Journal paper available at Frontiers Neurology
Update (2/3/18): Modified by adding new comparisons.
Update (6/1/18): Updated to work with the newer version of TensorFlow.
Update (8/3/18): Jupyter Notebook Converted to py file with cells.
Update (6/5/19): Fixed backward compatibility issues.
This paper contains code for comparing different structures of neural networks with a different number of hidden layers.
This project requires scikit-learn, TensorFlow, and Keras, data are analyzed using NumPy, pandas, and visualize with Matplotlib. Most of these packages are included in the Anaconda Environment.
To Install Anaconda, please visit the official website for instructions.
To install [Keras]
conda install -c keras
The original code was written using Jupyter Notebooks. The current form is employed
The data contain information about patients' productions that may be employed to identify the patients. Therefore, they cannot be released in this project, based on the Ethics Agreement. Nevertheless, you may use the code using your own data.
Ethic approvals for the study were obtained by the local ethical committee review board (reference number: L091-99, 1999; T479-11, 2011); while the currently described study was approved by the local ethical committee decision 206-16, 2016. For more information see Riksbankens Jubileumsfond – The Swedish Foundation for Humanities and Social Sciences, through the grant agreement no: NHS 14-1761:1.
This research has been funded by Riksbankens Jubileumsfond – The Swedish Foundation for Humanities and Social Sciences, through the grant agreement no: NHS 14-1761:1.
Conflict of Interest Statement
The authors declare that the research was conducted in the absence of any commercial or financial relationships that could be construed as a potential conflict of interest.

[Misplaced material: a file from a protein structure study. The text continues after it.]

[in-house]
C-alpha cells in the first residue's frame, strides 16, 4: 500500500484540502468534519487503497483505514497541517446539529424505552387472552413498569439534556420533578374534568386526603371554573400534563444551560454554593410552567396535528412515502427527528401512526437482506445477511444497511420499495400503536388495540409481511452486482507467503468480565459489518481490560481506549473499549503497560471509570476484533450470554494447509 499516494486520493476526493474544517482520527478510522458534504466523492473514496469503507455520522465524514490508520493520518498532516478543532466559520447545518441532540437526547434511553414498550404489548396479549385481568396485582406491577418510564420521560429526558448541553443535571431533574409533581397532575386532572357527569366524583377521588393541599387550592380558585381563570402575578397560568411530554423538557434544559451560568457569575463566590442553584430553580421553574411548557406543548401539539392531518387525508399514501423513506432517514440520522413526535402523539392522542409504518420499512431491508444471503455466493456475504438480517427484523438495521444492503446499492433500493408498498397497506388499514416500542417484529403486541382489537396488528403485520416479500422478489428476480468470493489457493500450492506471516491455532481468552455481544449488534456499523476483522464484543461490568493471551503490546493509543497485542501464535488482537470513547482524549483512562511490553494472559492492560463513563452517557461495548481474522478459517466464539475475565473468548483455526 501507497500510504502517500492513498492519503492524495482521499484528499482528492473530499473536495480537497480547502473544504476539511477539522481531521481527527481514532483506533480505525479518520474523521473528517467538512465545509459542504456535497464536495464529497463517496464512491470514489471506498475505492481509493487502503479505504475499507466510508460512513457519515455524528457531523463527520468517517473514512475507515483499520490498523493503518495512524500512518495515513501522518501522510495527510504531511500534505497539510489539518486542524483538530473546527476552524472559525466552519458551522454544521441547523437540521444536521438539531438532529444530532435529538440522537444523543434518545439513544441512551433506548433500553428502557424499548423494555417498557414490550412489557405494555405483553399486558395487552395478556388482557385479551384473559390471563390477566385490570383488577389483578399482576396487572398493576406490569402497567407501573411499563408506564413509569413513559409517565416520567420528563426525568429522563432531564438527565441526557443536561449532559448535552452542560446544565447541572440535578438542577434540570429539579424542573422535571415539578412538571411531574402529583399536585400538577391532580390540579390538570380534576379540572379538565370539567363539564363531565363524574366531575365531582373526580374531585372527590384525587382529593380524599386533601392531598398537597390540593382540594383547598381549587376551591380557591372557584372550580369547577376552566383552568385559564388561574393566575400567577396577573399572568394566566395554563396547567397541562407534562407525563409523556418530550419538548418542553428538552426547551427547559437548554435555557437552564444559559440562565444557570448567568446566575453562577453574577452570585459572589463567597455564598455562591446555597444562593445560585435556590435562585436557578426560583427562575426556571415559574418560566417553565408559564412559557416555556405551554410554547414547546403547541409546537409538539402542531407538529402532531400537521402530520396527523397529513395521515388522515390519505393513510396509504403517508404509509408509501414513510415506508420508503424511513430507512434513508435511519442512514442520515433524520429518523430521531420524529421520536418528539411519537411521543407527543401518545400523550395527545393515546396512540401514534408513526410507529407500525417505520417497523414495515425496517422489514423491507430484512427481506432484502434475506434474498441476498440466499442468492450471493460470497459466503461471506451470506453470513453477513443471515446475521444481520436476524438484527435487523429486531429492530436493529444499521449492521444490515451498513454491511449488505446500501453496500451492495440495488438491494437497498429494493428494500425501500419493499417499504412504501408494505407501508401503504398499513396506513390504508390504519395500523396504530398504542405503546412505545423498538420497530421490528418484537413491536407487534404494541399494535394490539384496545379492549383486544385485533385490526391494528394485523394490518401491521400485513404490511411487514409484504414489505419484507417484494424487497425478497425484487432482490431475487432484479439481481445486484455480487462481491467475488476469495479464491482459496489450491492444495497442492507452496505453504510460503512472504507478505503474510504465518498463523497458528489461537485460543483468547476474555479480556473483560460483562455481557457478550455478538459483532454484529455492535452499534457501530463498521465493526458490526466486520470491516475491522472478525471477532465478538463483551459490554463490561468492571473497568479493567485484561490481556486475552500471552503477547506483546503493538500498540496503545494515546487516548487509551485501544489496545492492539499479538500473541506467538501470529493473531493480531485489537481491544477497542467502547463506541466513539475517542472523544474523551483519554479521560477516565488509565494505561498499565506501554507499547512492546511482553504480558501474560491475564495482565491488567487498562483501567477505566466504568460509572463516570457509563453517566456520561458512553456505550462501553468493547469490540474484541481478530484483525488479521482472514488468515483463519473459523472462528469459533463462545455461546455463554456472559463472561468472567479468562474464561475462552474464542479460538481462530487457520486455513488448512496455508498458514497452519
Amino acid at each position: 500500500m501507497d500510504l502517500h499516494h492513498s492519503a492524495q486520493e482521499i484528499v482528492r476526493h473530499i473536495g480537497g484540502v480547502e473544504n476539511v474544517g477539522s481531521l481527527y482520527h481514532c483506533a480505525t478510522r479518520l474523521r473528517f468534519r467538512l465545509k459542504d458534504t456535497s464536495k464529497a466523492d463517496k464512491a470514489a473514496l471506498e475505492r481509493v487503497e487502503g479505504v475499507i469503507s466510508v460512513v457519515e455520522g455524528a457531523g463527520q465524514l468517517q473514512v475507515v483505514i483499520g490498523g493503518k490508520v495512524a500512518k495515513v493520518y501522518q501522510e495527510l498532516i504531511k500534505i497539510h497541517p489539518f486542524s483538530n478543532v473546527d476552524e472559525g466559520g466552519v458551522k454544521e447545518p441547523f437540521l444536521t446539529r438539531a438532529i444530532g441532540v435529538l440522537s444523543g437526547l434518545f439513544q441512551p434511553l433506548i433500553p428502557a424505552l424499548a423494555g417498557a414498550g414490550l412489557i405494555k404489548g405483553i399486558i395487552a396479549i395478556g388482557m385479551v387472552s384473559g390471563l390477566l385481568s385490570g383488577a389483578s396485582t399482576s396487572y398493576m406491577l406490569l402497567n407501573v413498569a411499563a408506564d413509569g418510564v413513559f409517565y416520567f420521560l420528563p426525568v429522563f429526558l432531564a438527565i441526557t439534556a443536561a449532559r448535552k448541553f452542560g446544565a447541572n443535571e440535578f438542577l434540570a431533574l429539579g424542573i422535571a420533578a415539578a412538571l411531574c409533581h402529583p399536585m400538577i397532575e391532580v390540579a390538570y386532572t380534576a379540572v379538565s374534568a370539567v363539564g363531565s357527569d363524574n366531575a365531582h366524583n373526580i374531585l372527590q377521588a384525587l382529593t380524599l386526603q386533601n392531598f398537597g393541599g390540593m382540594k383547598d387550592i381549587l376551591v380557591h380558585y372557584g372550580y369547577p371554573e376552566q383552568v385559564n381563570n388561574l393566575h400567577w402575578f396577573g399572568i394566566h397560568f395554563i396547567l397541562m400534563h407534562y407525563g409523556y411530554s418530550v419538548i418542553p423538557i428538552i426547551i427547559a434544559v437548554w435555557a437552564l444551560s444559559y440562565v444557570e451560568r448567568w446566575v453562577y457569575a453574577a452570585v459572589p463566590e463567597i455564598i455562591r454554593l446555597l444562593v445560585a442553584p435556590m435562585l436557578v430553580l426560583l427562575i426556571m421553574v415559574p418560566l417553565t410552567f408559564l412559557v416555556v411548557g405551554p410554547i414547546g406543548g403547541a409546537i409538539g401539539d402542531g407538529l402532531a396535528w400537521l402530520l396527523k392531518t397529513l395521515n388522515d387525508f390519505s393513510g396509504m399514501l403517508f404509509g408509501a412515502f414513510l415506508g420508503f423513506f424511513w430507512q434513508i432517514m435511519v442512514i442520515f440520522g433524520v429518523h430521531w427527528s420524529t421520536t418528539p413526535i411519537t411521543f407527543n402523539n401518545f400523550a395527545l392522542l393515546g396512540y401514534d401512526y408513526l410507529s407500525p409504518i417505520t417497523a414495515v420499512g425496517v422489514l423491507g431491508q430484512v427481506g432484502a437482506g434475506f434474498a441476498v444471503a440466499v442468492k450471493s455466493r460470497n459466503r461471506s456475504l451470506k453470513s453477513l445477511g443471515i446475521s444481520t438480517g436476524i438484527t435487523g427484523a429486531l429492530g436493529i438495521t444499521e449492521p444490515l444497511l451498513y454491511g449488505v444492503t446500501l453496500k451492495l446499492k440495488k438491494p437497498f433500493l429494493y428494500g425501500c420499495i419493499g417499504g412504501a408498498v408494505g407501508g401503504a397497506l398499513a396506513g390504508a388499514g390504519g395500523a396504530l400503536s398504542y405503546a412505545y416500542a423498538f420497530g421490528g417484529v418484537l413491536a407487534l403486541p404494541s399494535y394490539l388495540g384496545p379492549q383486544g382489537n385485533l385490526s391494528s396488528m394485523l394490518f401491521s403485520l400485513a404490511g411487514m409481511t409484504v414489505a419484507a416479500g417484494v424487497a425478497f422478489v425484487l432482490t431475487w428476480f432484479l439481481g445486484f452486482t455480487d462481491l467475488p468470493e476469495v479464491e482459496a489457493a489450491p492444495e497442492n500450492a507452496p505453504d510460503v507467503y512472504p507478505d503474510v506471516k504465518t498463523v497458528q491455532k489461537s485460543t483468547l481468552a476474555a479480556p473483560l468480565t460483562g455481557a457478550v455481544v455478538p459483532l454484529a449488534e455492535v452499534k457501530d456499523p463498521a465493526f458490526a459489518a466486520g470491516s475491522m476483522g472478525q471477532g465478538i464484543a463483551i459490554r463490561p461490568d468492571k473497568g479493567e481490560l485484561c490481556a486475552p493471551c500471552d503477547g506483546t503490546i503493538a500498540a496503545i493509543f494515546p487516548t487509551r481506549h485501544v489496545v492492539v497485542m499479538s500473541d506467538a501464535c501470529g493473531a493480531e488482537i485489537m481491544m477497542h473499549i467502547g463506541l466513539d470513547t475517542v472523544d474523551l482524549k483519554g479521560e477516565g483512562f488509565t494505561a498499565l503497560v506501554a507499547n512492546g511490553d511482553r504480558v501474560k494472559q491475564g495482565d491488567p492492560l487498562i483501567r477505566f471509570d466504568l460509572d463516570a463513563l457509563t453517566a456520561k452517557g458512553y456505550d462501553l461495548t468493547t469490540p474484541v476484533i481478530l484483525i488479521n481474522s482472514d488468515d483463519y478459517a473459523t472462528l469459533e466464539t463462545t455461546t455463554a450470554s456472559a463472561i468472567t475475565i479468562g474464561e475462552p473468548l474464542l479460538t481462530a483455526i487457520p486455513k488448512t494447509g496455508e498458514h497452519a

This study has showed that a Deep Neural Network architecture can identify MCI speakers and can enable the development of valid tools for identifying cognitive changes early and enable multidomain life style interventions and/or pharmacological treatments at the MCI stage, which can potentially delay or even prevent the development of AD and other types of dementia.
Future research is required (i) to evaluate multivariable acoustic predictors, e.g., predictors from consonants and non-acoustic predictors, i.e., linguistic features, such as parts of speech, syntactic and semantic predictors, sociolinguistic predictors like the education of the speaker; (ii) to establish whether these acoustic variables could be useful in predicting conversion from MCI to dementia; and (iii) to create an automated differential diagnostic tools, which will enable the classification of unknown MCI individuals from conditions with similar symptoms (cf., 57). A system of this form, will require more data from a larger population, yet our current findings do provide a promising step toward this purpose.